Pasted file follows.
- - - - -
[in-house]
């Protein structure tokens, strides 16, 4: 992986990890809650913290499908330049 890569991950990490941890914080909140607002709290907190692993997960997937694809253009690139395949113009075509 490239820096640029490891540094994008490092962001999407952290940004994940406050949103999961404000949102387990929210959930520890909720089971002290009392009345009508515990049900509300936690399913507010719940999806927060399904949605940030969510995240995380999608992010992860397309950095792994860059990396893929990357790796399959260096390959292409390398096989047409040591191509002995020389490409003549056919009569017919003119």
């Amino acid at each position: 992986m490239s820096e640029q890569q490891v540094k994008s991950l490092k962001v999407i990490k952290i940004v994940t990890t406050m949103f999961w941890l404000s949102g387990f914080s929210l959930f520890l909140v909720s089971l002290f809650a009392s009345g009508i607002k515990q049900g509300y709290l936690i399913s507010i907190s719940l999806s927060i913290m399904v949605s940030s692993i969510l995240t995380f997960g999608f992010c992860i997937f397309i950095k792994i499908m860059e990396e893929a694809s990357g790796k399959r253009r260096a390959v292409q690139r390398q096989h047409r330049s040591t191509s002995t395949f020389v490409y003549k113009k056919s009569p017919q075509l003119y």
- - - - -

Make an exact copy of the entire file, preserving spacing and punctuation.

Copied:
[in-house]
């Protein structure tokens, strides 16, 4: 992986990890809650913290499908330049 890569991950990490941890914080909140607002709290907190692993997960997937694809253009690139395949113009075509 490239820096640029490891540094994008490092962001999407952290940004994940406050949103999961404000949102387990929210959930520890909720089971002290009392009345009508515990049900509300936690399913507010719940999806927060399904949605940030969510995240995380999608992010992860397309950095792994860059990396893929990357790796399959260096390959292409390398096989047409040591191509002995020389490409003549056919009569017919003119």
């Amino acid at each position: 992986m490239s820096e640029q890569q490891v540094k994008s991950l490092k962001v999407i990490k952290i940004v994940t990890t406050m949103f999961w941890l404000s949102g387990f914080s929210l959930f520890l909140v909720s089971l002290f809650a009392s009345g009508i607002k515990q049900g509300y709290l936690i399913s507010i907190s719940l999806s927060i913290m399904v949605s940030s692993i969510l995240t995380f997960g999608f992010c992860i997937f397309i950095k792994i499908m860059e990396e893929a694809s990357g790796k399959r253009r260096a390959v292409q690139r390398q096989h047409r330049s040591t191509s002995t395949f020389v490409y003549k113009k056919s009569p017919q075509l003119y």